Went to Parma hospital which is outside of Milan and there was an escape attempt made. I said 'Well I can't do much but I can sell my watch and try and buy some food.' So I asked an Italian orderly and showed him my watch, of course, it was a Swiss watch, a Siema but he didn't know it was full of sand and didn't keep good time but still it was my twenty-first birthday present so I kept it. So I swapped it for two bars of Italian chocolate. So I gave them to skipper. The attempt was foiled anyway.
The little orderly was sent to the Russian front and I was sent to Gravina, which was a punishment camp [in the] south of Italy near Bari, for two weeks punishment. Unfortunately it was a starvation camp. There were six people dying a week in it. They dwindled down from 3000 to 1200 by the time I got from Gravina to Tripoli, these poor people. The weekend ration. I got six cabbages and six broccoli for 600 men for two days. That was the ration, no meat, but we had a bit of pasta, a bit of rice and tomato paste, so the cook just boiled it and we ate it as a gruel.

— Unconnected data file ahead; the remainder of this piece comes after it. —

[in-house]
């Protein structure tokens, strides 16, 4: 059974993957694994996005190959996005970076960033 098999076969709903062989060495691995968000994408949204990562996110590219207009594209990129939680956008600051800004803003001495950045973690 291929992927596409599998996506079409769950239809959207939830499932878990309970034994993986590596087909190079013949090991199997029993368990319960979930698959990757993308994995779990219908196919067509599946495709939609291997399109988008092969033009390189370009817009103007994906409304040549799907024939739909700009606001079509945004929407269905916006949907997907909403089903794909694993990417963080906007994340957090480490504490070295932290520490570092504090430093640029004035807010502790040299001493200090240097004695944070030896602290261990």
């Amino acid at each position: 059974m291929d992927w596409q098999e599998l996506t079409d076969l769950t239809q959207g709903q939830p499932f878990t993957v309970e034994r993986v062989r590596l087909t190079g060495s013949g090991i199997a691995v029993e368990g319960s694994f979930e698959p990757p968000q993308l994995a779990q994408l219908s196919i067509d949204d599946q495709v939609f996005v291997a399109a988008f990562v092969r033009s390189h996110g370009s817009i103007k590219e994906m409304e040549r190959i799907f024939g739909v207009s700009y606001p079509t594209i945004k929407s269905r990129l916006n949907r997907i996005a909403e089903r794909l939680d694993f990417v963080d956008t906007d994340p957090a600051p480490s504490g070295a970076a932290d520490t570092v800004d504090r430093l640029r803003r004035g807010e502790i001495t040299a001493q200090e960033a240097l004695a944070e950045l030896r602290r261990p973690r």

And water was only on for two hours. You didn't have showers. There was no such thing as showers in this camp and you had to make sure you had a Dixie of water so you had enough water to drink and wash with.
After that they sent me up to a little place called Udine, Grupignano, Italian prisoner camp, and there were nearly 3500 Australians and New Zealand prisoners of war, a few Gurkhas, some boys from Cyprus, Indians, but mostly it was a colony or as they called it, a dominion prison camp. Probably, I would imagine, by the time that we were transferred to Germany, there might have been sixty air force in it, that's about all, might have been a bit more but it wasn't many.